I call you my friends because I’m the behind-the-scene administrative gal for Martha and although I’ve never met most of you, I still feel like you are my friends. Martha approached me about writing an article. This is a topic I know a lot about and could talk about all day.

To tell you a little about myself, I am a wife and mother to three precious girls. Their ages are five, two, and one. My husband and I decided after we had our first daughter that I would stay home. So, for the first 4 years of our first daughter’s life, I did not work. Actually, I never really thought about whether I would work from home, but realized after our third child that I needed that “me” time and working sounded like a great idea. When I set out to find a job, I knew that if this was going to be part of my “me” time, then it better be something I enjoy.

Below, I have put together four simple points that I feel would be a great start if you are considering the world of stay-at-home/working mom.

  • Consider how many hours you can work from home.
    This may be time while the kids are napping, in the evening when your husband gets home, during the weekends, or even getting a sitter for a couple days during the week. Whatever you decide you need to know how many hours a week/month that you have available to work. Remember you need to be flexible in case of sick/cranky kids (I didn’t consider this when I first started.)
  • Make a list of jobs you would love to do even if you don’t think there is a possibility that you could do it from home.
    You would be surprised at what jobs you can do from home these days. I enjoy doing administrative computer work. This may sound boring to many of you, but to me that was my ultimate dream and something I really, really enjoy doing. Start making your list of what you enjoy doing.
  • Update that resume!
    It may take you a while to remember some of the important dates so, get it done now so you can email it immediately if necessary. I have a great story about how I became a Virtual Assistant …email me and I’ll share with you how that happened.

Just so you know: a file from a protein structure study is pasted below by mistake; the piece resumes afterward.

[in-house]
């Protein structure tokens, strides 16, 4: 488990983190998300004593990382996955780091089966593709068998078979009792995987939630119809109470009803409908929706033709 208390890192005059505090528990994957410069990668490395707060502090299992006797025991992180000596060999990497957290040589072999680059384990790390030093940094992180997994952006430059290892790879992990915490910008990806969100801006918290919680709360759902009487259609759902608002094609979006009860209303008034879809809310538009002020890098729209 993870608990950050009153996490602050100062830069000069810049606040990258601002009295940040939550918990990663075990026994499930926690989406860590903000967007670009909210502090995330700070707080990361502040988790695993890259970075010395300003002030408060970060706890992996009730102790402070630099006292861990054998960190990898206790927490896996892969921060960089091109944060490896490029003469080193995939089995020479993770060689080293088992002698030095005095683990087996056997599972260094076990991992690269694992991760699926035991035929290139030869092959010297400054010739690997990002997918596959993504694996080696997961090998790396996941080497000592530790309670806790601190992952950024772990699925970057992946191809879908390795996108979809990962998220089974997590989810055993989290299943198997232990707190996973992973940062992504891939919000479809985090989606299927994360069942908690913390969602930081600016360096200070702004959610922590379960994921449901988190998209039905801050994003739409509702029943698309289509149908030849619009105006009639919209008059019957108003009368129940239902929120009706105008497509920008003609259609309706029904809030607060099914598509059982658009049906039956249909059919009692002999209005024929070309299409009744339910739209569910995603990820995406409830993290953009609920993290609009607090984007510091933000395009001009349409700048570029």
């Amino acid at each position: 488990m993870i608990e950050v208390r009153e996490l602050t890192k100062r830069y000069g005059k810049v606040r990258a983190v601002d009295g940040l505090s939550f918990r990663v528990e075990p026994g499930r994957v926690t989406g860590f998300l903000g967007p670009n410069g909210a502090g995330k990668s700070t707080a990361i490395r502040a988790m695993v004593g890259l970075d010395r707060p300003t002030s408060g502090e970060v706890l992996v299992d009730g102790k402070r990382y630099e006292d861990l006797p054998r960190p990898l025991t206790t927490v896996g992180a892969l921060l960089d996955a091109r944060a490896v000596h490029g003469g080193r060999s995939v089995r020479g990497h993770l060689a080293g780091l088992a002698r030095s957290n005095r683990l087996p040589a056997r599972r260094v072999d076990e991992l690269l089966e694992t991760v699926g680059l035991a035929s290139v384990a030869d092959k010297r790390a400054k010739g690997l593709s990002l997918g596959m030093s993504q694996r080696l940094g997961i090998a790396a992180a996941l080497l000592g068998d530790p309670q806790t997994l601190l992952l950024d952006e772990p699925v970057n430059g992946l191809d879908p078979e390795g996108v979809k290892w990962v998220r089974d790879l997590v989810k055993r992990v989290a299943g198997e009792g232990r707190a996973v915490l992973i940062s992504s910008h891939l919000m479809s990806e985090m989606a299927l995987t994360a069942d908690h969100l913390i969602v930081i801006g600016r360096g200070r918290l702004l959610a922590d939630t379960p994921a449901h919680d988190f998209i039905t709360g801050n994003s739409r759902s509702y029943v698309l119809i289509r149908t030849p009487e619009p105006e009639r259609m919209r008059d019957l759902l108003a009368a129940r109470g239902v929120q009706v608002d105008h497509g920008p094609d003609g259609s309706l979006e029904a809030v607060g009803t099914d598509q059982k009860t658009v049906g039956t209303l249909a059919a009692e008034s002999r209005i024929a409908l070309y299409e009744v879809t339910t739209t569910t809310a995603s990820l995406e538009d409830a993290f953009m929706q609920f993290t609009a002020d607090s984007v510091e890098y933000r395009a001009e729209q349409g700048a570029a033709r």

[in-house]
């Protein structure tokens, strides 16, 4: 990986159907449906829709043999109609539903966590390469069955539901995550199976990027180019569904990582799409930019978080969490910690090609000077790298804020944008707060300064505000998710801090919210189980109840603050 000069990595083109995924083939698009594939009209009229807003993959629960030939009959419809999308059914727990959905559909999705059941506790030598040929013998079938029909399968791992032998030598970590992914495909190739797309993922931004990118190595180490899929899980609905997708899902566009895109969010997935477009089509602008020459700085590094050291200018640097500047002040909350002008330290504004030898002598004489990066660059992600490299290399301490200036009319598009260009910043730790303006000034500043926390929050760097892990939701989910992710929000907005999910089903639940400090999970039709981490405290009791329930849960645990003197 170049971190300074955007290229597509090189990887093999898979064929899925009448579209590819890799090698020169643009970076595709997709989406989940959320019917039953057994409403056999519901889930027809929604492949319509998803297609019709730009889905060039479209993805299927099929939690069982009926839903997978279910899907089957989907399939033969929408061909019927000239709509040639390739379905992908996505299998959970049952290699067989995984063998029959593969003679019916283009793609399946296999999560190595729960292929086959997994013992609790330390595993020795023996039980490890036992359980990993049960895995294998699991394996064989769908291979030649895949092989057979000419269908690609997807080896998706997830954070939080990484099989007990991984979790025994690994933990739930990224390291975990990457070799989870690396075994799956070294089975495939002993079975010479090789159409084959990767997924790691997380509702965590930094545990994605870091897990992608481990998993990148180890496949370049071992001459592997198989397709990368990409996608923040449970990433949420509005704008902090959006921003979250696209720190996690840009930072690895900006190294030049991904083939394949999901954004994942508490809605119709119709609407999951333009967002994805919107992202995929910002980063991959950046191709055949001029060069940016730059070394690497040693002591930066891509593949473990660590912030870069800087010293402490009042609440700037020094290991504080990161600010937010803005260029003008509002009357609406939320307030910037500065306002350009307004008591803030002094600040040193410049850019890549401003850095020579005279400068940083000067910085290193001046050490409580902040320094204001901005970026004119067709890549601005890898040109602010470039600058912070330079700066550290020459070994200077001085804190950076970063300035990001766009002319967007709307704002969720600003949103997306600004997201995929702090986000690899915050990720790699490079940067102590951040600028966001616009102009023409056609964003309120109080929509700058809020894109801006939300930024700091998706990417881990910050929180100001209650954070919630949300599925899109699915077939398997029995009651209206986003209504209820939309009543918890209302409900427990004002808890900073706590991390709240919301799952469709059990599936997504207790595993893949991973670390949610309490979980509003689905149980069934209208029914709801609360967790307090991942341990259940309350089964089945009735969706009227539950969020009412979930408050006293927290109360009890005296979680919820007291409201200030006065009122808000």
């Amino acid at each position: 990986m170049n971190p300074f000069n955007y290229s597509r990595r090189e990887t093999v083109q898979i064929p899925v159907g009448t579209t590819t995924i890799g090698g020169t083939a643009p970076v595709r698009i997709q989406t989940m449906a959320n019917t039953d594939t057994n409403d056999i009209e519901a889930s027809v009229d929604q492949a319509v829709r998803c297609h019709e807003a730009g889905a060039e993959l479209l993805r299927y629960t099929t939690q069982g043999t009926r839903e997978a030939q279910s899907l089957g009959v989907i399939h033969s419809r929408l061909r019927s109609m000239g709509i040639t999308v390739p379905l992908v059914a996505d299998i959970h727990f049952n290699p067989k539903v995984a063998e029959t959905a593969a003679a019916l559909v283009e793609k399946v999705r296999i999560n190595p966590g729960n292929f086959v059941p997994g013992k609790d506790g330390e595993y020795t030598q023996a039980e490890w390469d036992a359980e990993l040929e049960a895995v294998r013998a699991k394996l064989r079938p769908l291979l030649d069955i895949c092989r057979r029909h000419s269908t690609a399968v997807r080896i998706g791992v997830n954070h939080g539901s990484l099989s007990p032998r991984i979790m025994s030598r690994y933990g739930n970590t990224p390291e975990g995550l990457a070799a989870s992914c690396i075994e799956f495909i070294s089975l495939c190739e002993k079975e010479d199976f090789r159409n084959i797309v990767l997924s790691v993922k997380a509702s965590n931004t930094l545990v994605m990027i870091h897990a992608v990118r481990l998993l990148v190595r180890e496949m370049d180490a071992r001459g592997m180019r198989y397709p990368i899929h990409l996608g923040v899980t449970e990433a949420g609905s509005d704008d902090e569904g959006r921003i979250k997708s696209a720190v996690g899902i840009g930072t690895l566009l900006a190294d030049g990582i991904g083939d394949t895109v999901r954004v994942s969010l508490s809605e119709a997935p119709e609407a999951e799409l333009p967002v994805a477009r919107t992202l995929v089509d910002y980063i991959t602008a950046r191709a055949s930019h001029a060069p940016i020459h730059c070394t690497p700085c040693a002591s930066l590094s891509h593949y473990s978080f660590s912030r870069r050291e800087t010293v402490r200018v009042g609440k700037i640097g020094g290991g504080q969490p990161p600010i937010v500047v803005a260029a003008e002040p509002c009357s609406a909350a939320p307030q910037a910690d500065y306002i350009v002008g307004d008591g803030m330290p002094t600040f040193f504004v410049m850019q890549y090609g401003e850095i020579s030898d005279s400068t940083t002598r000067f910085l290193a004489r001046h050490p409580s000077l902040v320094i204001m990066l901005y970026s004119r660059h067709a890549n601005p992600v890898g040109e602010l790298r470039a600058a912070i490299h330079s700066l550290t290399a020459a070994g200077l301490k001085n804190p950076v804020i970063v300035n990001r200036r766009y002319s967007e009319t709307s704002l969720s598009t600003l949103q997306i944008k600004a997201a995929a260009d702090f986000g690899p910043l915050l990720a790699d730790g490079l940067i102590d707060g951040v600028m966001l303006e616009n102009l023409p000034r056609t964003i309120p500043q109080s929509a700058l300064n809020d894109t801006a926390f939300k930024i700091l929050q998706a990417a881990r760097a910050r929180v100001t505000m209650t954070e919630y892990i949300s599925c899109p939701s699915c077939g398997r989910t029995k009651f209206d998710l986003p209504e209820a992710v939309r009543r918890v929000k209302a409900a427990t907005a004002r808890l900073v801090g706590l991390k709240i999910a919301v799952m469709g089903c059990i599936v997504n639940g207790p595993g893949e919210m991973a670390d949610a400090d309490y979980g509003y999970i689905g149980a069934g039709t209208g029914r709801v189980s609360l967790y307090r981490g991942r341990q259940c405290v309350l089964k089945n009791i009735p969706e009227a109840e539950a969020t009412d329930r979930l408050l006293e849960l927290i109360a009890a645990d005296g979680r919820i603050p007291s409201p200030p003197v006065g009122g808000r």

• Network.
    Networking is so, so important. When I began looking for a job to do from home, I told everyone I knew that I was looking for a job to do from home and let me know of any jobs they hear of. By doing this, I still receive job opportunities that I can now pass on to my other friends that are looking for jobs. I could write a whole separate article on networking. The best networking resources for me has been Facebook and my local Moms Club.

I hope this helps you or someone you know to get a start on a new direction. Please feel free to email me if I can be of further help. I would love to talk with you.”

You can reach Trish at [email protected]

ThuRsday Recycle and Reuse: Fabric, Sewing Supplies

Thursday, April 14th, 2011

ThuRs Recycle and Reuse

I like the bumper sticker that reads, “She who dies with the most fabric wins!”  I want to do more quilting in my golden years. Quilters, embroidery artists, and fabric crafters know you have to have a good “stash” for your palette.

But, what do you do when you have moved on to another passion (organizing, grandchildren, coaching, etc.) and want to let someone else benefit from your bounty? To whom can you donate such a wonderful collection of fabric and sewing notions?

These are three worthy organizations that will use donations of fabric to make quilts for injured, hurting or needy folks:

Columbus Area Linus Project

This organization’s mission is “to provide love, a sense of security, warmth and comfort to children who are seriously ill, traumatized, or otherwise in need through the gifts of new, handmade blankets and afghans, lovingly created by volunteer ‘blanketeers’.”

The Peanuts cartoon creator Charles Schulz approved the use of his lovable character in the cause of providing security blankets for needy children. Each blanket is marked with a Linus tag before it is given to a child.

Donations welcomed include:  washable cotton fabric, flannel or polar fleece, batting, yarn, thread, stamps, cash and gift certificates to fabric and craft stores.

Contact: Amy                         Chapter Website
(614) 327-1041                  [email protected]

Columbus Metropolitan Quilters

CMP members donate their time in the program “Kids Quilts”, by making and distributing baby quilts for the Columbus Board of Health. The CBH provides these “blankets of love” to a visiting nurse program and to the Ohio Health Community Outreach, a mobile unit that goes to schools to provide obstetric care for teenage mothers.

The quilts also make their way to infants who are considered at risk due to HIV infection, a mother’s alcohol or drug abuse while pregnant, or abandonment.

For more information about Kid Quilts or to donate your time or fabric, please contact Rita Herzberger, 614-213-3893.

Quintessential Quilters Guild

QQ has an ongoing relationship with “Choices“, a local women’s domestic abuse shelter. Since 1995, over 130 quilts have been made and given to individuals who seek this shelter’s assistance.